It is very common for karate or tae kwon do teachers to teach tai chi so to make additional income for their schools, but they themselves have little formal training in the art. Some martial art teachers just took a little training, a few workshops, and use their credentials in the other art to claim they know tai chi ch'uan. T'ai chi is conceptually very different than hard styles and take several years of formal training to reach the level of understanding. There are some karate teachers have taken years of t'ai chi formal training and do very high level t'ai chi. But. Doing karate slowly is still karate it is not t'ai chi.



T'ai chi is very different from karate or Shaolin. Skill in karate or hard style kung-fu does not automatically make one a master of t’ai chi ch’uan. It is too different of an art conceptually. Unfortunately for the novice it is hard to know the difference. As Grandmaster Tchoung said it is hard enough to master one art, then how can they (teachers) master many conceptually different ones?

For example, thousands of people trained with Cheng, Tchoung, Kuo and other well-known instructors. Only a handful of students really learned their art at high level. Some were very good, but not excellent, and many were average. In the case of Grandmaster Tchoung after teaching over 3000 students in the Pacific Northwest, only a few of his students were told they could teach the art because they had what he considered the correct technique and ability to teach (see instructors list).

In his Seattle 1986 demonstration and Grandmaster Tchoung made a Public Announcement of whom could teach his system in the United States. Grandmaster Tchoung made it very clear, in his presentation, that some people could do t’ai-chi by themselves as exercise (highly recommended), but they did not have the skill, knowledge or ability to teach others. He said that only four people (in the US) had the competence to teach his system, later another was added. Of that group all just stuck to the training and practiced hard with Tchoung for many years. Some other of Tchoung’s students who left the training early, actually started to teach even though they were not officially sanctioned.

All the certified teachers in Canada and the United States were the persistent, highly motivated and somewhat gifted students, only a few could be considered elite athletes. It was the persistence and years of dedication that mattered the most to get full certification. Thought there are several advanced students who dropped out who I think could have been decent teachers as well and some who did teach. Unfortunately one of the students who was an exceptional tai chi athlete stopped his training early. He could have been one of the top athletes, his pushing hands was tremendous and much better than those with many more years of training. His giving up the training was a loss to the art.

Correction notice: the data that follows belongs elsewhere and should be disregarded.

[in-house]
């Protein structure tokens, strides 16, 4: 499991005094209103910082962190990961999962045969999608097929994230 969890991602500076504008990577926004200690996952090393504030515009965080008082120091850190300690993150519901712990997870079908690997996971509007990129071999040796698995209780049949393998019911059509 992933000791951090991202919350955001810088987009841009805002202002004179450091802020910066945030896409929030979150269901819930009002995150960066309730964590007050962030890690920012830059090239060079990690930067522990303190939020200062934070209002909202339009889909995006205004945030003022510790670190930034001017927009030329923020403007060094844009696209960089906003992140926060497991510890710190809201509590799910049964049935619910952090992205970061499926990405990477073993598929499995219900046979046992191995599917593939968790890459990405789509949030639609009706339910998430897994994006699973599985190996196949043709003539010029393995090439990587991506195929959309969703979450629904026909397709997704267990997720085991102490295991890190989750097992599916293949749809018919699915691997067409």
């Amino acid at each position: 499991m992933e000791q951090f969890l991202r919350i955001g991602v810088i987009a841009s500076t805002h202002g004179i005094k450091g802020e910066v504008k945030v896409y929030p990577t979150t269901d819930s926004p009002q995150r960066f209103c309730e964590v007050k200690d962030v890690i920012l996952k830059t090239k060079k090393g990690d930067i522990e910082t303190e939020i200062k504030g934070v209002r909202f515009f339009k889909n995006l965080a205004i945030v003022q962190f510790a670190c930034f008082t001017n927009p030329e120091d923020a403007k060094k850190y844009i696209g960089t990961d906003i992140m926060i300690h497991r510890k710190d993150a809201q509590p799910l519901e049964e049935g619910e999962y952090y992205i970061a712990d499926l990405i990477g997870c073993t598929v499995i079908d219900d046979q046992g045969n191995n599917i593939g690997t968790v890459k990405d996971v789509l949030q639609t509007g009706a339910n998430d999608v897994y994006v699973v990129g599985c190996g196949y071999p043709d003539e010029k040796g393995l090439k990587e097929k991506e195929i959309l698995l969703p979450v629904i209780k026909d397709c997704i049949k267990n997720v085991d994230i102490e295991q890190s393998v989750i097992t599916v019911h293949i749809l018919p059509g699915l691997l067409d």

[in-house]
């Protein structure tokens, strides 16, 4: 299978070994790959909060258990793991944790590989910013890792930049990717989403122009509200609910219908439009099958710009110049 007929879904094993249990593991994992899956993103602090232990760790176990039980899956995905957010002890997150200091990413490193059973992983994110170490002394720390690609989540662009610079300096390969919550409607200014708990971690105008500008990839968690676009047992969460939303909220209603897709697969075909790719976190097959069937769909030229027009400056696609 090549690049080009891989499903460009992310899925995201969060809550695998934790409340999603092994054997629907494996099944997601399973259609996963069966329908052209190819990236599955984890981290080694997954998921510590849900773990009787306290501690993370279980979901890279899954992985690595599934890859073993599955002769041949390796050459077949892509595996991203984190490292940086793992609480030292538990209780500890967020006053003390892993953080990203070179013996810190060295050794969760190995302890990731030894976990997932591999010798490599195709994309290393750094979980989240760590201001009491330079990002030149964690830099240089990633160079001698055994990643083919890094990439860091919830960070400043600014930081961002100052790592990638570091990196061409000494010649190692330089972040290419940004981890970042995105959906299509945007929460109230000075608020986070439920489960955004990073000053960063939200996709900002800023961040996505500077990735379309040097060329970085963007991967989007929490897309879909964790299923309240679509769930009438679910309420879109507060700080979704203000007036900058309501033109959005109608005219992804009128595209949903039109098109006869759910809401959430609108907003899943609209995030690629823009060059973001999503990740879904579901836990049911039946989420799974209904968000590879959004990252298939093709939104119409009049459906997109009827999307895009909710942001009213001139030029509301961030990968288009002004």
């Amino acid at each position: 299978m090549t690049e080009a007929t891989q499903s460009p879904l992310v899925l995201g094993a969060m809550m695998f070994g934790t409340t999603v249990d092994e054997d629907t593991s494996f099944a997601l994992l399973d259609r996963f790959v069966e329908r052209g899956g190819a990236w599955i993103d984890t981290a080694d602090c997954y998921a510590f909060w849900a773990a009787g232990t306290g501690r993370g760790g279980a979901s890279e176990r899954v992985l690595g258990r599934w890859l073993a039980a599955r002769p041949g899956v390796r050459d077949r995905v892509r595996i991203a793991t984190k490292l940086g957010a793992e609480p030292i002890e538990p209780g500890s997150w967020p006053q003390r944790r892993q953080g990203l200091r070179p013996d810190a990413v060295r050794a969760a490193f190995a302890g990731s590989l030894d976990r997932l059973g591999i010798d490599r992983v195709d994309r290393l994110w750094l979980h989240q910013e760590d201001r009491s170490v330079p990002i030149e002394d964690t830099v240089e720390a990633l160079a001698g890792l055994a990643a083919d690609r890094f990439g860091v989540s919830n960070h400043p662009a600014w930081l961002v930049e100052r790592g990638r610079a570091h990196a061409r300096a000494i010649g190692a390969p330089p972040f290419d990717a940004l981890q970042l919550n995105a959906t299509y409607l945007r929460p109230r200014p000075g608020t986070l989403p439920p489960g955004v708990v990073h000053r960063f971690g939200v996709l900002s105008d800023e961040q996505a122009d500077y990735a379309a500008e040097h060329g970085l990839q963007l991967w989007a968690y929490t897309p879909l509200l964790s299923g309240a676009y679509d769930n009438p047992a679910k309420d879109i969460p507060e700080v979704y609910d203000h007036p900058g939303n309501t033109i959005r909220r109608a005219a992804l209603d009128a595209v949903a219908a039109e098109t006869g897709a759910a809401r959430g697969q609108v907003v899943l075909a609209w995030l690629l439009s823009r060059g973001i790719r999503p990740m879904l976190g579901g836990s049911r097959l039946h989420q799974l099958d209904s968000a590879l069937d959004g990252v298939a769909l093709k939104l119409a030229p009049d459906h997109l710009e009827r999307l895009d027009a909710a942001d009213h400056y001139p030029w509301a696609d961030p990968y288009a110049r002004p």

Tchoung was very clear in that he said he could teach us the system but it was up to us what we did with it, i.e., how hard we trained and if we studied diligently. It was our experience that he could teach the class "everything" but only a few would really learn it and of those only a few were exceptional athletes. Practice, persistence and perseverance were the most important concepts to learning the art.


We also find that most of the master’s students who were not qualified to teach the arts, were not because they did not stay with the training long enough and finish learning the system. This is an odd concept because in some other schools a student may only have to learn the simplified form to be called a full blown teacher, and some even call themselves grandmasters. Basically learning just a simplified (24 movement) form is like getting a yellow belt in karate.

Compared to these simpler systems, Tchoung’s "drop-outs" had many more training hours and technical knowledge than those learning just a simplified calisthenics form, e.g., they learned a 6 section long form of over 240 movements and pushing hands which gave them a great deal of intensive technique practice. Some even learned the San Shou, two person application form and a few studied the fast "fajin" form before dropping out. While many teachers of other schools only know a 24 or 37 movement short form or at most a 108 movement "Long form", and few other teachers studied pushing hands to any depth nor learned the two-person san shou form. Some only know the modern "Wushu" forms and no traditional forms at all. Then many of Tchoung’s dropouts also studied the chin-na, sword and stick forms that Tchoung taught. It is hard to compare systems.